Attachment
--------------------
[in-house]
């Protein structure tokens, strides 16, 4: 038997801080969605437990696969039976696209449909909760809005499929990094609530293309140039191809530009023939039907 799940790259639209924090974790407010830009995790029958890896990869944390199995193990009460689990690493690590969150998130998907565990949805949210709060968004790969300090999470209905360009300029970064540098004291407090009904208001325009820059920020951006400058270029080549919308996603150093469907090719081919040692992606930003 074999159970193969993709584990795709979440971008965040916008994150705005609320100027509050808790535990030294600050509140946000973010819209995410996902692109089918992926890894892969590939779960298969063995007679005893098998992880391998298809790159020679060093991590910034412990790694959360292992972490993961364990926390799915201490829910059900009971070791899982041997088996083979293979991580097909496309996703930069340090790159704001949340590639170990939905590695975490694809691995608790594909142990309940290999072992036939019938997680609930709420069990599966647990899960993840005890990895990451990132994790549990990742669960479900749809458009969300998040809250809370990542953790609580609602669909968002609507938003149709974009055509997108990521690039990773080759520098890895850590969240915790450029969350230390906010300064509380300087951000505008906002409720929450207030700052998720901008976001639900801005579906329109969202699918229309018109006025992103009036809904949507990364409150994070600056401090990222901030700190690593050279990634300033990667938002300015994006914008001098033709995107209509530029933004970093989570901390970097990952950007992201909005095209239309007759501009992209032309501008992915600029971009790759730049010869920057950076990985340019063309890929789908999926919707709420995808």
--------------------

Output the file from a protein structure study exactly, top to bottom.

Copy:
[in-house]
């Protein structure tokens, strides 16, 4: 038997801080969605437990696969039976696209449909909760809005499929990094609530293309140039191809530009023939039907 799940790259639209924090974790407010830009995790029958890896990869944390199995193990009460689990690493690590969150998130998907565990949805949210709060968004790969300090999470209905360009300029970064540098004291407090009904208001325009820059920020951006400058270029080549919308996603150093469907090719081919040692992606930003 074999159970193969993709584990795709979440971008965040916008994150705005609320100027509050808790535990030294600050509140946000973010819209995410996902692109089918992926890894892969590939779960298969063995007679005893098998992880391998298809790159020679060093991590910034412990790694959360292992972490993961364990926390799915201490829910059900009971070791899982041997088996083979293979991580097909496309996703930069340090790159704001949340590639170990939905590695975490694809691995608790594909142990309940290999072992036939019938997680609930709420069990599966647990899960993840005890990895990451990132994790549990990742669960479900749809458009969300998040809250809370990542953790609580609602669909968002609507938003149709974009055509997108990521690039990773080759520098890895850590969240915790450029969350230390906010300064509380300087951000505008906002409720929450207030700052998720901008976001639900801005579906329109969202699918229309018109006025992103009036809904949507990364409150994070600056401090990222901030700190690593050279990634300033990667938002300015994006914008001098033709995107209509530029933004970093989570901390970097990952950007992201909005095209239309007759501009992209032309501008992915600029971009790759730049010869920057950076990985340019063309890929789908999926919707709420995808």